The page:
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CARS program: A boon for PH automotive part makers

Published: 7.20.2023

The Comprehensive Automotive Resurgence Strategy (CARS) initiative has been acknowledged for its crucial role in supporting the survival of the domestic automotive industry in the Philippines, particularly local parts manufacturers.

Introduced in 2015, the CARS program aimed to offer both fiscal and non-fiscal incentives to participating car manufacturers who meet the specified policy requirements. These criteria included achieving sales targets for locally assembled vehicles and investing in the production of essential parts within the country.

In a recent interview, Ceferino Rodolfo, the Undersecretary of the Department of Trade and Industry (DTI), highlighted the positive impact of the CARS program on the growth of local vehicle assembly. He emphasized that without the CARS program, locally manufactured vehicles might have been close to non-existent, which could have severely affected the livelihood of parts manufacturers.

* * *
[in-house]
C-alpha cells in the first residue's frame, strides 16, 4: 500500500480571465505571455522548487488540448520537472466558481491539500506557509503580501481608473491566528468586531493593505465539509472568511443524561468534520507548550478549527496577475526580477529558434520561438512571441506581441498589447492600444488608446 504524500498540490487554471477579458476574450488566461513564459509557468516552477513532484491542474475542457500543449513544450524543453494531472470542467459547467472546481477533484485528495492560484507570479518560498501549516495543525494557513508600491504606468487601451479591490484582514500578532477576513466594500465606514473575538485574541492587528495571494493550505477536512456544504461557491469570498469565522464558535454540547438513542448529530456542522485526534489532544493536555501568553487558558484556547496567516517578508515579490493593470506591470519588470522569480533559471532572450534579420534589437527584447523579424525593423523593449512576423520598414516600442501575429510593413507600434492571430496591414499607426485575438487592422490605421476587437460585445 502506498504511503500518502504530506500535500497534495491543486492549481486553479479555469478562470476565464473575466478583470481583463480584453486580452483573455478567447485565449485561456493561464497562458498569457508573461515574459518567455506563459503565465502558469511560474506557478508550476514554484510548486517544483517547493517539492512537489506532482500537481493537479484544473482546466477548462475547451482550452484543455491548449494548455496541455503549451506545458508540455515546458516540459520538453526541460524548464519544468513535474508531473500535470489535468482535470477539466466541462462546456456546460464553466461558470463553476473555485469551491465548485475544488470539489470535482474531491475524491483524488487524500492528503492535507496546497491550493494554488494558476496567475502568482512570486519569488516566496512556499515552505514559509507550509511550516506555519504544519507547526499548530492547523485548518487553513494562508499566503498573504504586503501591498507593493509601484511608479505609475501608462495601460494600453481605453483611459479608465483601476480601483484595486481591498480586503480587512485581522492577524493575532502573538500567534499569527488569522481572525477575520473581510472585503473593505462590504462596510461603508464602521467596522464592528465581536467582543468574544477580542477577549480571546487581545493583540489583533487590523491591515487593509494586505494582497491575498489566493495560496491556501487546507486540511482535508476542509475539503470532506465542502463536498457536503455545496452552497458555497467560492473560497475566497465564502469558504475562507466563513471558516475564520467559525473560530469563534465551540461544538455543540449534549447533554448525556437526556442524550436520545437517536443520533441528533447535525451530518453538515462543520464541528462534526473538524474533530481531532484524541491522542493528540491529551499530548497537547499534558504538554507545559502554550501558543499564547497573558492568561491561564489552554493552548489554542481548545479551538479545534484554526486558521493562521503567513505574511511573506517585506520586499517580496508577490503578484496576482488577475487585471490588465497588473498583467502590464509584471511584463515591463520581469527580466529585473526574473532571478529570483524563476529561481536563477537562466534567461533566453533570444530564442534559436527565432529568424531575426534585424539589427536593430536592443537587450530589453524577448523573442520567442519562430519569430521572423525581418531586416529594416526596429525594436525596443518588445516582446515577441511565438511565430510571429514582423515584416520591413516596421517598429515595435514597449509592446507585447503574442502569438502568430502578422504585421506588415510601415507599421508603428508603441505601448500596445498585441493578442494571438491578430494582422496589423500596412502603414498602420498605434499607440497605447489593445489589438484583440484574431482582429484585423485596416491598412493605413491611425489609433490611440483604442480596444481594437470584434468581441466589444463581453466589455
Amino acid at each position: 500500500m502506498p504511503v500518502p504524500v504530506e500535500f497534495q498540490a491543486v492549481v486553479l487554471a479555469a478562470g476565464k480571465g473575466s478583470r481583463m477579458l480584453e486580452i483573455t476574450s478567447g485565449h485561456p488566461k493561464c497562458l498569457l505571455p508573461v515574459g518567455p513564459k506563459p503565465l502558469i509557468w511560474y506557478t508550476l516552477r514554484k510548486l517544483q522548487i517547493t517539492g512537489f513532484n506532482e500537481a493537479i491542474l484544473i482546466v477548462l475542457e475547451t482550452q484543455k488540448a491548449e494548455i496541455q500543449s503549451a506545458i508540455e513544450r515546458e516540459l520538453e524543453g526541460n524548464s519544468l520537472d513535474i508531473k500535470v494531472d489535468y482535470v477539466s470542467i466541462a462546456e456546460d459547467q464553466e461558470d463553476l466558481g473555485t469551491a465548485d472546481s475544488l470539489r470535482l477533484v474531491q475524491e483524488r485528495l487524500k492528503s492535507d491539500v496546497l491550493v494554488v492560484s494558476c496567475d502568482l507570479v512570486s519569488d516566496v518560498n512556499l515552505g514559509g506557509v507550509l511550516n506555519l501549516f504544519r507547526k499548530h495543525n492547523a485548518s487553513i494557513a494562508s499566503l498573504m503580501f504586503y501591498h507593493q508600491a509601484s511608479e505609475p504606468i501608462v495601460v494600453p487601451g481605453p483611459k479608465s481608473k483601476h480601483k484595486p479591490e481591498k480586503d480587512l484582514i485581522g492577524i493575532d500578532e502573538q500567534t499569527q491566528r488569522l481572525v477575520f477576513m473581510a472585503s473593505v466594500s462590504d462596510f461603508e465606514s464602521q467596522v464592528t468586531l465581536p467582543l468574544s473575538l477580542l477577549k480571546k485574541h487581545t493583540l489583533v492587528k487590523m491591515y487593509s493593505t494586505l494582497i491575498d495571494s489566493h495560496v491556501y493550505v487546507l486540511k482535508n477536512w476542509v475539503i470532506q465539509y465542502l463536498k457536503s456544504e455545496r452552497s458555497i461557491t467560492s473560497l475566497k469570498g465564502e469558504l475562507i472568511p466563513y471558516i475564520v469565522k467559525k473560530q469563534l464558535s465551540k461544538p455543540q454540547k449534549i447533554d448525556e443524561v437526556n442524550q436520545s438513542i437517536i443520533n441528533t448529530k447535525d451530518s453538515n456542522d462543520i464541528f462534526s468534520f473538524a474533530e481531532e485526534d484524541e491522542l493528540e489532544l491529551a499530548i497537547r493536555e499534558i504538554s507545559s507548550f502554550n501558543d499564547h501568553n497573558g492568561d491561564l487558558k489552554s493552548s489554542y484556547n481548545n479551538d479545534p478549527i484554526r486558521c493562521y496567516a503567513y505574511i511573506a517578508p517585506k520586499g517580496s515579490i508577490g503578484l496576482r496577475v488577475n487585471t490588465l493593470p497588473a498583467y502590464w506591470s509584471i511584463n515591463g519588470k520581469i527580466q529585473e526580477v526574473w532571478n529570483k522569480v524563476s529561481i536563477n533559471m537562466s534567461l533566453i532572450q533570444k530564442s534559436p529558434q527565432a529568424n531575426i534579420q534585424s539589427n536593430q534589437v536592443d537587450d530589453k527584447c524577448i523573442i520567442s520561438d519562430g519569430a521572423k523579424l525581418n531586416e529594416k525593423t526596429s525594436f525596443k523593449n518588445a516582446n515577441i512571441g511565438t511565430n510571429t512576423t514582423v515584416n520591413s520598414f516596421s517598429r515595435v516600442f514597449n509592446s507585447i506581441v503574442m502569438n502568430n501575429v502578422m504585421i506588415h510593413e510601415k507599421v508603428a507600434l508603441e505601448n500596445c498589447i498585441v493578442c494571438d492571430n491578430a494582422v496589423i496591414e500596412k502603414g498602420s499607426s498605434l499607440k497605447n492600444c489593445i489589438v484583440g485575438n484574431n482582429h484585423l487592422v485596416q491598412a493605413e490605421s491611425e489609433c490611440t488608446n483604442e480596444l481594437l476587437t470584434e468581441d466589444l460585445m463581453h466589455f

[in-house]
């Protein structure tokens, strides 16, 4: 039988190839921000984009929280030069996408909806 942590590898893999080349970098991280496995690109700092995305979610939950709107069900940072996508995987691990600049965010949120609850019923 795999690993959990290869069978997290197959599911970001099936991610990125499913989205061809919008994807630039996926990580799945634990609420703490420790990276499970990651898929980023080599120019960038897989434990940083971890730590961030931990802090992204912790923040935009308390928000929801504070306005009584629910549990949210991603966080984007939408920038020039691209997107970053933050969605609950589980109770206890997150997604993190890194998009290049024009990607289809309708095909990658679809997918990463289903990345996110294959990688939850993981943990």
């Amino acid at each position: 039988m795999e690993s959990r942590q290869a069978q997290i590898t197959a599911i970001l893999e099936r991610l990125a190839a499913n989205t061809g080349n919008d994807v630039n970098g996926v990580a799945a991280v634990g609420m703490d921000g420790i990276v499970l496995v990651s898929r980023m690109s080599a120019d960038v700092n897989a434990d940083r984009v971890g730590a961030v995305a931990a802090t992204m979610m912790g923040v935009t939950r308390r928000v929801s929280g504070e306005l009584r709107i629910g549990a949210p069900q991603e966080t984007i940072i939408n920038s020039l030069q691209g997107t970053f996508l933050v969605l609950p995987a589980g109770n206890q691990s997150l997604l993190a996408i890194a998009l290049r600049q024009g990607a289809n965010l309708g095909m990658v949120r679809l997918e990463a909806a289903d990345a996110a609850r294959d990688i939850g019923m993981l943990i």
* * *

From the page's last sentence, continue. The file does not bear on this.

According to Rodolfo, the CARS program has significantly contributed to generating around 100,000 jobs in the automotive industry. Moreover, it has successfully raised the localization rate of car manufacturing in the Philippines to 40%.

Originally slated to run for six years, the CARS program received an extension until 2025. Presently, the government is contemplating a proposal to further extend it for an additional five years.

While Rodolfo acknowledged the program's success, he also expressed that there is still more work to be done. The government remains fully committed to providing continuous support to the automotive industry with the aim of creating more jobs and fostering economic growth.

Nevertheless, as the CARS program nears its completion, the government faces the critical task of deciding its future. Several key factors will come into play during this decision-making process, including the current state of the automotive industry in the Philippines, available funding, and potential environmental impacts.

Should the government opt for extending the CARS program, it will require implementing certain sustainable changes. These may involve further increasing the localization rate of car manufacturing, revising the incentives offered to participating manufacturers, or introducing more competitive elements to the program.

While uncertainties surround the future of the CARS program, one certainty remains—the government's steadfast commitment to supporting the Philippine automotive industry. Before reaching a verdict, all relevant factors will be meticulously evaluated to ensure a well-informed decision about the program's continuation.

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